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What’s your fee structure?

This is probably one of the most important questions that you’ll ask of a prospective lawyer. But keep in mind that less expensive doesn’t necessarily equate to better. It could be the opposite. More experienced, successful lawyers often charge higher rates. That said, small businesses need to work within a budget. We cover fees in more detail in the next section.

Step 4: Work out a Fee Arrangement That Fits Your Budget

Hourly billing rates for business attorneys range anywhere from $150 per hour for a junior attorney in a small city to $1,000 or more per hour for a top attorney at a big-city law firm. It’s important to get all the details of your fee agreement in writing.

Business attorneys sometimes offer these types of budget-friendly fee arrangements for small businesses:

Flat Fee

Depending on what type of legal work you need help with, a business attorney might charge you a flat fee instead of an hourly rate. This can save you a lot of money, especially on straightforward matters that attorneys handle on a regular basis. Plus, if you’re engaging the same attorney for multiple services, they might offer you a discount or “package deal.” Attorneys do this because they know happy clients will come back to them in the future if they need a lawyer again.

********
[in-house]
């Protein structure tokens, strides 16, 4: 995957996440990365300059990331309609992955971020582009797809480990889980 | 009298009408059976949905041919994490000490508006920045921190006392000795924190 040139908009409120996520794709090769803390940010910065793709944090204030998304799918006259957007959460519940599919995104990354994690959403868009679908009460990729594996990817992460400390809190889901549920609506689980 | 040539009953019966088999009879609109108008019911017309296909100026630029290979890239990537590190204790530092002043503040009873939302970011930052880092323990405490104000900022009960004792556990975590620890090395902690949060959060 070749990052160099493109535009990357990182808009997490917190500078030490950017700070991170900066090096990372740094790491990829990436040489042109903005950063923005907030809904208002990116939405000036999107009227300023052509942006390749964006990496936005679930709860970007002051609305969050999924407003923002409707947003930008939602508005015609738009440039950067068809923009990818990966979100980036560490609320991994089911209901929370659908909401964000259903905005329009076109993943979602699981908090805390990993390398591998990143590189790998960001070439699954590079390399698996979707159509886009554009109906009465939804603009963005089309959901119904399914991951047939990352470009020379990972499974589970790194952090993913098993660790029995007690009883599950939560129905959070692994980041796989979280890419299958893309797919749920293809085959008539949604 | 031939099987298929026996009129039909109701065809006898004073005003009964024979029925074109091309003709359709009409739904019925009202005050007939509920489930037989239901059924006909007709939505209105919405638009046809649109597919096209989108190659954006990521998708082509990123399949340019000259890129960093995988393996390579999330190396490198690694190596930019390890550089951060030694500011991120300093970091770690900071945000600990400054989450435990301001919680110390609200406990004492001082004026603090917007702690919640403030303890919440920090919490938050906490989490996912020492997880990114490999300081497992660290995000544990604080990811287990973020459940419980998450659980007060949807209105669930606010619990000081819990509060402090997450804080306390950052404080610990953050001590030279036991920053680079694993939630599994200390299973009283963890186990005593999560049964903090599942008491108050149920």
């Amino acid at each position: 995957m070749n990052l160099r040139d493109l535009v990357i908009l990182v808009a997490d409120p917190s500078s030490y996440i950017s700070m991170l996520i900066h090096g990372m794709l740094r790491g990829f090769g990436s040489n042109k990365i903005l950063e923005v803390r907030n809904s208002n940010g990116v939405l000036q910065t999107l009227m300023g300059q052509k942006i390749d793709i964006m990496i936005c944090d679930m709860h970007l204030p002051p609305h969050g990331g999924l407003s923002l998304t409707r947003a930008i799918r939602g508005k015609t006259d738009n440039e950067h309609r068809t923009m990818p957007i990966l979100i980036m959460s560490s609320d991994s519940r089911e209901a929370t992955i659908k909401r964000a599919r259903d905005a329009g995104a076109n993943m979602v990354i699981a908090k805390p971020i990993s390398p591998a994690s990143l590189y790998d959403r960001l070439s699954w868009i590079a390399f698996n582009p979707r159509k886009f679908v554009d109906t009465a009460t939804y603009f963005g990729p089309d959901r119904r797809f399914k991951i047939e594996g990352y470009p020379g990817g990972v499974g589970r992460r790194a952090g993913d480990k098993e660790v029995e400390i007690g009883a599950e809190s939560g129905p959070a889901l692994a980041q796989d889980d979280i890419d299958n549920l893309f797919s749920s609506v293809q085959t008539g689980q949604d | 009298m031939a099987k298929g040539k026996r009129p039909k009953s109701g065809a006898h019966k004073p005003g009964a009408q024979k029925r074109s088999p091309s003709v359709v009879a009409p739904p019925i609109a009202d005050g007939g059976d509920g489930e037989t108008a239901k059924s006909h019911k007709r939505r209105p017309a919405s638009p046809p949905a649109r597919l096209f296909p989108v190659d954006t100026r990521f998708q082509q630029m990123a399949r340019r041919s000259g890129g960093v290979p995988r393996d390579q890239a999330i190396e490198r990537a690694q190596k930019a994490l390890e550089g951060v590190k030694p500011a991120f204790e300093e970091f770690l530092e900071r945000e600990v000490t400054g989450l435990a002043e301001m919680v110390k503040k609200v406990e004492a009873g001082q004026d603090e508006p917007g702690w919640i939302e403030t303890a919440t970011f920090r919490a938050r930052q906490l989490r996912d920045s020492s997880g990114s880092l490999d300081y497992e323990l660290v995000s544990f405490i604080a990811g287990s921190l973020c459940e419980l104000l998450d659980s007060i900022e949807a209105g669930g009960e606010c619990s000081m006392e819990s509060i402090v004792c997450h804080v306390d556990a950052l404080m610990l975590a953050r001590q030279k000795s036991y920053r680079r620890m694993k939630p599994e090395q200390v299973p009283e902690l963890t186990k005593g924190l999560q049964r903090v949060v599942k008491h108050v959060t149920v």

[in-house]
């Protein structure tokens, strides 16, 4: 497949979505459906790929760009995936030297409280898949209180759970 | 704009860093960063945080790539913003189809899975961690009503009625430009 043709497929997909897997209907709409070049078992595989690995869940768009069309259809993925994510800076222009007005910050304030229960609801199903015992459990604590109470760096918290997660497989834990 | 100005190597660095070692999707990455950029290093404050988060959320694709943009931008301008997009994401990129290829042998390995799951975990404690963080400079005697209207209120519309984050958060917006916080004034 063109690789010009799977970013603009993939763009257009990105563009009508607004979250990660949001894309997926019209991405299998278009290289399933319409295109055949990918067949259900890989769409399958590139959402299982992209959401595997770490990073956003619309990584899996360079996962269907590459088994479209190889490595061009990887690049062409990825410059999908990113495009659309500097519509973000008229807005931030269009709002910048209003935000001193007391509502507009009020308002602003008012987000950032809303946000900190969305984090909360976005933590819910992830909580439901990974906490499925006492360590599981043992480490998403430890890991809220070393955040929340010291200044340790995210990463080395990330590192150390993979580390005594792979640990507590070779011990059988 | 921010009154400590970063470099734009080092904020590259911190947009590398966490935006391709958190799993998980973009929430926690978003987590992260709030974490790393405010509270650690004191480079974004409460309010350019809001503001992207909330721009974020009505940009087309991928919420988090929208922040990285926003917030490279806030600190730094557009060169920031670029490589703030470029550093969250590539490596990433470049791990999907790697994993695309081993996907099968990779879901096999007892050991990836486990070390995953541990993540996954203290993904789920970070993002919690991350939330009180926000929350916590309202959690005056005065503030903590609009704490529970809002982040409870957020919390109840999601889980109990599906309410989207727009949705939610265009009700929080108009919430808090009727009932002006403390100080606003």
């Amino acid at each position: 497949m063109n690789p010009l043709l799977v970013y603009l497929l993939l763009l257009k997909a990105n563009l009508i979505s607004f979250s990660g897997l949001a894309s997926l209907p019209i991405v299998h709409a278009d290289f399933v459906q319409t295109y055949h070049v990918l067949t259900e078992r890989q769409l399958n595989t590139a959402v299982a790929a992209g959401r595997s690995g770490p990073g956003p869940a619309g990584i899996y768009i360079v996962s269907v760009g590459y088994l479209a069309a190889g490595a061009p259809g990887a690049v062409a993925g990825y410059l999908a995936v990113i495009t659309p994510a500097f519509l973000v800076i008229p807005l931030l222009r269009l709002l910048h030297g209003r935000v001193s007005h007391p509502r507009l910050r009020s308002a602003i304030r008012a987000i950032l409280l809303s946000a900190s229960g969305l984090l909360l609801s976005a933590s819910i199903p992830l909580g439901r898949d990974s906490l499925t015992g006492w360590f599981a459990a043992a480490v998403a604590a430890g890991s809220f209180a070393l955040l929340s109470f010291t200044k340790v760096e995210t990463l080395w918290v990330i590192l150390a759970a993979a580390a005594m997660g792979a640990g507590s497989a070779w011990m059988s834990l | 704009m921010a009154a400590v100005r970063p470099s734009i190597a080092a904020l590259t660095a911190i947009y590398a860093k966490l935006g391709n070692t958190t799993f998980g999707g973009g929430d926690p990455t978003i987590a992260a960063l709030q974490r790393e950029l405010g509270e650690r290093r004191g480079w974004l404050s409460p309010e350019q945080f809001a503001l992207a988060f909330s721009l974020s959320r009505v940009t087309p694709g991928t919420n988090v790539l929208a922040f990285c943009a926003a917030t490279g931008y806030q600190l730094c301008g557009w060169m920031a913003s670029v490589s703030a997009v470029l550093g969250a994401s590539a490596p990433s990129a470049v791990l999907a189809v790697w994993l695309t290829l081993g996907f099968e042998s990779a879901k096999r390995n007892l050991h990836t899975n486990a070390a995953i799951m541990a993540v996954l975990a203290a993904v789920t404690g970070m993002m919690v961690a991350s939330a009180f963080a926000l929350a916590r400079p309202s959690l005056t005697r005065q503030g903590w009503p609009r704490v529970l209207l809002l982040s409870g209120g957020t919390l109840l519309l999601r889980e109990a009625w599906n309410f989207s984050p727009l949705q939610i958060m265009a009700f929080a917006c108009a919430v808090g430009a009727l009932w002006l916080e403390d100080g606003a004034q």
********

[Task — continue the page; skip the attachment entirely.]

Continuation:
Zachary Strebeck, an attorney and founder of Strebeck Law, customarily does this:

“I often bill clients with flat fee pricing structures, and when bundling services together, give a discount. Look for attorneys who offer the same—it helps to avoid runaway hourly billing and the need for costly up-front retainers. Many services can be handled with flat fees, such as business formation, general advice and counseling sessions, contract drafting, and others.”

Contingent Fee

If your case involves litigation, then the attorney might work out a contingent fee arrangement with you. A contingent fee is when the attorney receives payment only if they win the case on your behalf. There are multiple ethical reasons why an attorney might avoid a contingent fee arrangement. For instance, an attorney who is fired midway through a case by their client might find it difficult to recoup compensation if a contingent fee arrangement is in place.